Ming Smith Exhibition
This event has ended.
Steven Kasher Gallery presents Ming Smith, the first major retrospective of the photographer’s work. The exhibition features over 75 vintage black and white prints which span her entire career, from early interiors and streetscapes of the 1970s to the ongoing large-scale Transcendence series. Today there is great momentum to correct deeply entrenched racial and gender imbalances within the photographic canon. Ming Smith is key among the photographers who are due belated recognition. Ming’s unique vision and surreal touch push back against reductive expectations of “black photography.” Her work challenges any limiting notion of what African-American photography should look like. Her work is personal and expressive without veering into sentimentality.
Ming Smith is the only original female member of the renowned African-American photography collective Kamoinge. The early charge of Kamoinge members was to challenge negative representations of African-Americans in photography. Smith’s work is less focused on documenting black life than creating a personal response to that life. Her shooting style often results in out-of-focus images in which the finer details of figure and background are obscured. This deliberate blurriness creates a half-abstract effect which lends her work an instantly recognizable and utterly unique dream-like feeling. This magical quality is amplified in some cases by Smith’s experimental post-production techniques including double exposed prints, collage, and painting on prints.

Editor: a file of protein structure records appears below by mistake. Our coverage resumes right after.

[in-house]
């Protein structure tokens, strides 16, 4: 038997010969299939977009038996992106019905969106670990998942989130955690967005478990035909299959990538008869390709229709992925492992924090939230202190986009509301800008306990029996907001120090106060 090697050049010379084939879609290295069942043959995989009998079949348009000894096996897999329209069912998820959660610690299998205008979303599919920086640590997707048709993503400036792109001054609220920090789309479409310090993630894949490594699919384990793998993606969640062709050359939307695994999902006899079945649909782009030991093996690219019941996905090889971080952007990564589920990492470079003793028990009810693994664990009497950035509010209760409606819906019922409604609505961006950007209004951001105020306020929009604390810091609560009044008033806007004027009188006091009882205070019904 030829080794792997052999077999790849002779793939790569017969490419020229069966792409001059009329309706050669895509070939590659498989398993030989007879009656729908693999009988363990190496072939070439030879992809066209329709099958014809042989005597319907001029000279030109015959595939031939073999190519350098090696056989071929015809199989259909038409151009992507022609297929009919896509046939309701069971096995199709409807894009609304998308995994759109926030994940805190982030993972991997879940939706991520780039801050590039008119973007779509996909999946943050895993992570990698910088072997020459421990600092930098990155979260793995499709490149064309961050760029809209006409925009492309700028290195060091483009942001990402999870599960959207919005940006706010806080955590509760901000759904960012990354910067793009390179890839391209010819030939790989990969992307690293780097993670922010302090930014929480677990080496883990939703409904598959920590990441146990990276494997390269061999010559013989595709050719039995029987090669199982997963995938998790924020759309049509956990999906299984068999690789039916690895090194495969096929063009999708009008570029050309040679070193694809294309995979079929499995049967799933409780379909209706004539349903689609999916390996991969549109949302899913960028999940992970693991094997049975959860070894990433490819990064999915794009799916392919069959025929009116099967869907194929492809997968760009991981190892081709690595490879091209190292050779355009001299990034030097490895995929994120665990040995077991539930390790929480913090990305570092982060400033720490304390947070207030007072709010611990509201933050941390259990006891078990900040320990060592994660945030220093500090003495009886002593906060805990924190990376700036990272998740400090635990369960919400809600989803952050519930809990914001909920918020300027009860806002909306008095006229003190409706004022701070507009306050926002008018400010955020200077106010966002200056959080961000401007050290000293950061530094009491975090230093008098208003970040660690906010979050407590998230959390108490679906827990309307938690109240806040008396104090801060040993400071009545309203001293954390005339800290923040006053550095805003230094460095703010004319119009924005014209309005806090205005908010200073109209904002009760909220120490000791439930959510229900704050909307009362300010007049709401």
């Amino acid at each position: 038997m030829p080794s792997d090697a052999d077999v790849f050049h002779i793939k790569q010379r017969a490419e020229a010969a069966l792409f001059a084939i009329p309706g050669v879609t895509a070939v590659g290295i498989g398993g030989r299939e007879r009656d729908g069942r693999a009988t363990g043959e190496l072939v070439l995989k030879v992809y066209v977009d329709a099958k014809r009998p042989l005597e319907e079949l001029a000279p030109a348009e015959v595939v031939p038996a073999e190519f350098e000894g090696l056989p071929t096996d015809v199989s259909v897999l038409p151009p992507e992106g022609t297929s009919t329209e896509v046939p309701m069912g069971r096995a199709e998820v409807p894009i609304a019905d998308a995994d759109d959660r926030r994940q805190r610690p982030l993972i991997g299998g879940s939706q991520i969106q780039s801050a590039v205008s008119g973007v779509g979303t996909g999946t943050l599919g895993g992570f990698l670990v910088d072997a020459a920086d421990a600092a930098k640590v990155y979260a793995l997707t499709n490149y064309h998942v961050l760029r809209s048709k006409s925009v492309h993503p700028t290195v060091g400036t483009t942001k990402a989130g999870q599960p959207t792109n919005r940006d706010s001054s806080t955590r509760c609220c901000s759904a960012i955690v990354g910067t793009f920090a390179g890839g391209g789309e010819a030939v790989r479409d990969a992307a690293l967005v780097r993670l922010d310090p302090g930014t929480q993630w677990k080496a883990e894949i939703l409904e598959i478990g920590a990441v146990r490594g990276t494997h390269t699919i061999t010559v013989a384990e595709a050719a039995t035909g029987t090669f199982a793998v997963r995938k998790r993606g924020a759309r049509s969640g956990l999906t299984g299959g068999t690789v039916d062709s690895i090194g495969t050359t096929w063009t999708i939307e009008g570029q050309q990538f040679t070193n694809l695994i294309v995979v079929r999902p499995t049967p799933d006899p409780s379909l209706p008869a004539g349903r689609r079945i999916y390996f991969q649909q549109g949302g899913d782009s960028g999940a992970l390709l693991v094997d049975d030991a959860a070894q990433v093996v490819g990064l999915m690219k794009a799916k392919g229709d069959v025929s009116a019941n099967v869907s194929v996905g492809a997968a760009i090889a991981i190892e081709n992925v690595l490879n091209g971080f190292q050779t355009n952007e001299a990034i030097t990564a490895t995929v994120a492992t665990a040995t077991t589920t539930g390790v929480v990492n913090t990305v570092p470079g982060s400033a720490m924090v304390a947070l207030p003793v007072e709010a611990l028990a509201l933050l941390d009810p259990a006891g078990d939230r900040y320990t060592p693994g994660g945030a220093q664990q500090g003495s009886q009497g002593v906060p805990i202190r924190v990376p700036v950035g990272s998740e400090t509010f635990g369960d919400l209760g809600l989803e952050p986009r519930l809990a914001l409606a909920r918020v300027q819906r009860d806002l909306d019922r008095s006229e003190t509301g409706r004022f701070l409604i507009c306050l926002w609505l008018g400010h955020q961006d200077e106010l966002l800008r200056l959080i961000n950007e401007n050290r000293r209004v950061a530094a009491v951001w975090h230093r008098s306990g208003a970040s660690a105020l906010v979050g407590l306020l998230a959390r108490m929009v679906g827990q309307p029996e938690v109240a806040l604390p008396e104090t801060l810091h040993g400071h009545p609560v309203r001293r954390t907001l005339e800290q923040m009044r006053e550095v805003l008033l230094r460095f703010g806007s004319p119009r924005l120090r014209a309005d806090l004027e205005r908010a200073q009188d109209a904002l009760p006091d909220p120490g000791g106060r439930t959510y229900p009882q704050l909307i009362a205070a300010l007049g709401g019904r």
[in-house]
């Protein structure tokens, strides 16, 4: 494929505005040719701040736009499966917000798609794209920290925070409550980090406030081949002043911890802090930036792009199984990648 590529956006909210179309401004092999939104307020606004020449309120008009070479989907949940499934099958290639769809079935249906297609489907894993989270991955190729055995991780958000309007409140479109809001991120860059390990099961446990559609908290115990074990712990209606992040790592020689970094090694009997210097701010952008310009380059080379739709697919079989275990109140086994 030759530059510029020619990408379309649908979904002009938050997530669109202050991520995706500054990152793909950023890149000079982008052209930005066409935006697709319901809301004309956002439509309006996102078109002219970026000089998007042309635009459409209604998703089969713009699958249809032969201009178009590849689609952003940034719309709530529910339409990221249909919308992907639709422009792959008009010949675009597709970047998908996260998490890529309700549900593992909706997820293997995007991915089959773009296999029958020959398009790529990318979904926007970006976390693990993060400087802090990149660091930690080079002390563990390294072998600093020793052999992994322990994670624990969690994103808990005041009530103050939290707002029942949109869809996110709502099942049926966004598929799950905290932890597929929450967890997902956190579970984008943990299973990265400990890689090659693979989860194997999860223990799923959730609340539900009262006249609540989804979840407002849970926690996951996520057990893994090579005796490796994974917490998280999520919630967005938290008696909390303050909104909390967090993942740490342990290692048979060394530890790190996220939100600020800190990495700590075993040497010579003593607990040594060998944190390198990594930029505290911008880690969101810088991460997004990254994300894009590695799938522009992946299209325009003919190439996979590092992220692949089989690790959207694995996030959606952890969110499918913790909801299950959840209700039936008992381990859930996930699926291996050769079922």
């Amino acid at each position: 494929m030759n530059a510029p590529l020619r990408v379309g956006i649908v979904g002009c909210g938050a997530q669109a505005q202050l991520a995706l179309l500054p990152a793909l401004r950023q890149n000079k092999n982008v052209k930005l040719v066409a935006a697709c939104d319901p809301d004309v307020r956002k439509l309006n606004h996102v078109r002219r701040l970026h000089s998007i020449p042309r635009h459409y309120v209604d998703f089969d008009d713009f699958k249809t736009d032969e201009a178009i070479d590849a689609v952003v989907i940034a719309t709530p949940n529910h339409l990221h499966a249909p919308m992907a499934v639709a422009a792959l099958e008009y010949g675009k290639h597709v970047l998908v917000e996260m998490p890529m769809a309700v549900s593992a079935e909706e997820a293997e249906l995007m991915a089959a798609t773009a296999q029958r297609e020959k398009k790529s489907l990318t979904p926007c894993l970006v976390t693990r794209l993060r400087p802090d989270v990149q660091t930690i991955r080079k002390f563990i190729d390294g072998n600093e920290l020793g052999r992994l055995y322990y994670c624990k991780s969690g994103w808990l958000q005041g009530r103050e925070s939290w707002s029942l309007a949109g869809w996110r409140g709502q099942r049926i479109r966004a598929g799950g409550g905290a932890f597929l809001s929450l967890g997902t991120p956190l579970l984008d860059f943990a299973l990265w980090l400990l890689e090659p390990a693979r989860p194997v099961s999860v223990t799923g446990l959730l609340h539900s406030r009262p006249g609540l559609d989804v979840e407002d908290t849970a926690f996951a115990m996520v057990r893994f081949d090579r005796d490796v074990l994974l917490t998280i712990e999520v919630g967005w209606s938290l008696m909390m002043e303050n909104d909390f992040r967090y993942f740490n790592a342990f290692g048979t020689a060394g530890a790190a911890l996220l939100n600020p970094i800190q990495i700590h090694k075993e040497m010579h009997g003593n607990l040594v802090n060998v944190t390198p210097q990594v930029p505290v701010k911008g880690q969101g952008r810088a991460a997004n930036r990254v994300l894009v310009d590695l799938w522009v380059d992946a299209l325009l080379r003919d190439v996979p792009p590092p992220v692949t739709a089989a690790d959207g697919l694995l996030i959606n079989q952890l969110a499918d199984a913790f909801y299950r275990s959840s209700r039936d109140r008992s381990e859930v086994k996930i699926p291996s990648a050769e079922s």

Her work was first published in the Black Photographer’s Annual in 1973. After submitting her work to an open call for portfolios, in 1975 Smith became the first African-American female photographer to be acquired by MoMA. Almost 35 years later, her importance was finally recognized by her inclusion in MoMA’s 2010 groundbreaking exhibition Pictures by Women: A History of Modern Photography.
The majority of the images in our exhibition were photographed in Harlem and other New York neighborhoods in the 1970s and beyond. Images from Europe and Africa date from the 1980s. The Transcendence series of the 1980s portrays a carnival in Columbus, Ohio, her hometown. Also included are works from the August Wilson series shot in Pittsburgh in the early 1990s.
Ming Smith’s work is held in the collections of the Museum of Modern Art, the Philadelphia Museum of Art, the Detroit Institute of Arts, the Virginia Museum of Fine Art, the Schomburg Center for Research in Black Culture, the National Museum of African-American History and Culture and the AT&T Corporation. The monograph A Ming Breakfast: Grits and Scrambled Moments was published in 1992.
from January 13, 2017 to February 18, 2017
Opening Reception on 2017-01-13 from 18:00 to 20:00